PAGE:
Are There Any Rules For Riding in Groups of Cyclists?
According to traffic laws, there are no regulations on how you should ride in groups of cyclists. However, it’s usually a good idea to:
- Ride in two lines when the road space will allow
- Leave at least a few feet between each cyclist
- Communicate hazards on the roadway
- Assess your group and the roads your group will be riding to identify what formations and pace to ride
Can I Get a DUI While Cycling?
One of the best things about cycling the Central Coast is the beautiful vineyards and unique wineries you can stop at for a tasting. While it is part of the experience, you should also be careful of how much you drink.
Cyclists can get a misdemeanor CUI – Cycling Under the Influence – charge and be liable for a fine of up to $250 if they plead or are found guilty, according to Aizman Law Firm. Unlike a DUI, however, a CUI charge is an infraction with no risk of jail time. Also, there is no set blood alcohol content (BAC) level that serves as a benchmark for a CUI charge, although a cyclist can request one during the police interaction.
Bicycle & Rider Regulations on the Central Coast
The California Vehicle Code has a few rules and regulations about what your bicycle needs and what you should wear while cycling on the Central Coast. Check out our Resources page for bicycle shops on the Central Coast.
- Size – your bicycle should be at a size that allows you to stop and support it with at least one foot on the ground in an upright position. You should be able to start riding from this position as well.
- Handlebars – The handlebars must be set at or lower than your shoulders. Some cities also require handlebars to be properly secured with an adhesive or cement before riding.
- Brakes – there should be at least one brake on one of the wheels and, when applied, the brake should force the tires to skid in clear and dry conditions.
- Seat – your seat should be permanently fixed and stable.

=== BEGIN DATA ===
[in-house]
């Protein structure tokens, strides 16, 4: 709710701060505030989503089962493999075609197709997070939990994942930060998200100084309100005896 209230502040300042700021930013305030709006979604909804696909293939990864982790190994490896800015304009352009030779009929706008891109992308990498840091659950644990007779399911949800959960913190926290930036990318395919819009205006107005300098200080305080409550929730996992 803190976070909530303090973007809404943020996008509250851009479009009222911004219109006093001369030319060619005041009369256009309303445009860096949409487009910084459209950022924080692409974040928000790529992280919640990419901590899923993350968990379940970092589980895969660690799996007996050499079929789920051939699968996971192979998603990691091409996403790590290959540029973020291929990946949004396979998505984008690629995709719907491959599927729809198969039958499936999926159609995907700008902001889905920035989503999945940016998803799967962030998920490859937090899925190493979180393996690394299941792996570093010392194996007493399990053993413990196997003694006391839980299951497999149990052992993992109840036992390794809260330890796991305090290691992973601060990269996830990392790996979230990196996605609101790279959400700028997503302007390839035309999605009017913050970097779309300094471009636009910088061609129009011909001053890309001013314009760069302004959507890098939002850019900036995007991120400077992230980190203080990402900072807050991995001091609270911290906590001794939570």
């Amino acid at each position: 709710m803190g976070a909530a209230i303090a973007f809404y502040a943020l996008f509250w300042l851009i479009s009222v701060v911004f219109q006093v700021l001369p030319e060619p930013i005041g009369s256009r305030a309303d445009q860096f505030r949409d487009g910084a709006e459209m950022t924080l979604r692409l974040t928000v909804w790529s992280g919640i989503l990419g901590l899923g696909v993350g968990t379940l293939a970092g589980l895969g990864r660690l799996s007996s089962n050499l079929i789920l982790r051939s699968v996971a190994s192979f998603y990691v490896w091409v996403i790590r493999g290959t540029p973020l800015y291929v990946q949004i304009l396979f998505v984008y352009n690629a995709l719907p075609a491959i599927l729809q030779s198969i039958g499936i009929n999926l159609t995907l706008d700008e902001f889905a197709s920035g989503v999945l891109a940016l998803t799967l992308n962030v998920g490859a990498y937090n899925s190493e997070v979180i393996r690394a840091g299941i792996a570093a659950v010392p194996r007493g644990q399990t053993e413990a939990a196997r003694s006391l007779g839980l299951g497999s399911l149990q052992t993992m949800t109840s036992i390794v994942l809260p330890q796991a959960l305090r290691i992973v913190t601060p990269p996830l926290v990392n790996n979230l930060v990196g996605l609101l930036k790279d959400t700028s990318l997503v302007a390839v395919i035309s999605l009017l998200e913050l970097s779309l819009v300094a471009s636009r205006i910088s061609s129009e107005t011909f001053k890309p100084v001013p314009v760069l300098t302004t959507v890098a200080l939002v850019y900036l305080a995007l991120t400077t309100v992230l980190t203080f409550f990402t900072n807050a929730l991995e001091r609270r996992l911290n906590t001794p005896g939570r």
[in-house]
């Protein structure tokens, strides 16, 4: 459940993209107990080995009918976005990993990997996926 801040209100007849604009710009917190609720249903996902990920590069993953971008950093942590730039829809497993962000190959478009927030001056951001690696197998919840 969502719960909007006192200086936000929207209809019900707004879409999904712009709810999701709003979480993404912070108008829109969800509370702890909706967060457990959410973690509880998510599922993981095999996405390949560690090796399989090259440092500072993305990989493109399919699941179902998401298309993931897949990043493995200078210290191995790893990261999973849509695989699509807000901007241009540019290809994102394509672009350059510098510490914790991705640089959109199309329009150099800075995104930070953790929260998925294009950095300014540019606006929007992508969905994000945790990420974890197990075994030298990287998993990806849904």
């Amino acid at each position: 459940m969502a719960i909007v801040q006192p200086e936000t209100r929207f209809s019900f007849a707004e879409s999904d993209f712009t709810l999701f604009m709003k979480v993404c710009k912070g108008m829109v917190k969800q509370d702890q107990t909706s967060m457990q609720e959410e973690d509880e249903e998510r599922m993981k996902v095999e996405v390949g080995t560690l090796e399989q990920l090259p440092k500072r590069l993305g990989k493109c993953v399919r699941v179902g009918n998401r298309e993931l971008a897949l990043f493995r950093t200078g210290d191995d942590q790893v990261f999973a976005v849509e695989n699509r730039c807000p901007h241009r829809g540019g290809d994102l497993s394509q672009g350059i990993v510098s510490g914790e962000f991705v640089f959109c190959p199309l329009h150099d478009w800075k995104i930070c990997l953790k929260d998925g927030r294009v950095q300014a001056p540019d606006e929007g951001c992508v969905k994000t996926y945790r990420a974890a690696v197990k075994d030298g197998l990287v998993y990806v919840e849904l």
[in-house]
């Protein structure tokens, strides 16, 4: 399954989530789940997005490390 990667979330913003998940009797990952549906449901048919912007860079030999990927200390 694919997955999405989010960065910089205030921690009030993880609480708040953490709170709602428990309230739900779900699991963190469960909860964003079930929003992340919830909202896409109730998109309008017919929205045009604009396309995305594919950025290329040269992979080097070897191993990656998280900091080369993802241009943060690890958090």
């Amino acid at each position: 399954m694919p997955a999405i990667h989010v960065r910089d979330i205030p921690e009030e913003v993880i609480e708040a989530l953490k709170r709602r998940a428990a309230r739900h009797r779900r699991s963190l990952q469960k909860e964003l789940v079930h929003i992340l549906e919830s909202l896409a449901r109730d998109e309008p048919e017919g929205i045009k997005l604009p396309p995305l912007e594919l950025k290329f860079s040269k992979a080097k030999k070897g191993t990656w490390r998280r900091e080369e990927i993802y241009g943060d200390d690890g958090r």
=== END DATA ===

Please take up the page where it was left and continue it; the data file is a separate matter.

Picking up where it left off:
- Lights – during night hours or in areas of low visibility, a visible white light should be either on the front of your bike, or attached to yourself.
- Reflectors – the following are required while cycling in California:
- Either a red reflector or a solid or flashing red light with a reflector should be fixed to the back of your bicycle. The reflector should be visible for 500 feet.
- A white or yellow reflector should be attached to each pedal, shoe, or ankle, and should be visible from the front and back for at least 200 feet.
- A white or yellow reflector should be on each side somewhere in the front of the bicycle, and a white or red reflector should be attached to each side somewhere in the back of the bicycle. This isn’t required if you already have tires that are made with a reflective material.
- Helmet – according to the latest bicycle helmet law in California, 2022, anyone under the age of 18 is required to wear a helmet while cycling. While anyone 18 or older are not required to wear helmets, they are strongly encouraged for bicycle safety, especially while riding Central Coast roads with few bike lanes.
- Earphones – at least one ear should be open to help you be aware of your surroundings. This means headphones aren’t allowed while cycling, but you can put in one earphone if you need that music to keep your wattage up.
- Lights – if your bicycle doesn’t have a light during the night hours or times of low visibility, a light must be attached to you.
What Are the Regulations for E-bikes vs. Regular Bicycles?
For determining what road regulations apply, e-bikes can be classified into two categories: electric type 1 & 2, and electric type 3 & gas-powered bikes.
- Electric type 1 & 2 powered bicycles are allowed anywhere regular bicycles are allowed, unless signage specifically prohibits them.
- Electric type 3 and gas-powered bicycles are not allowed on trails, bike paths, and bike lanes unless signage specifically permits them.
Do you have any other tips or advice on rules and regulations for cyclists on the Central Coast? Let us know!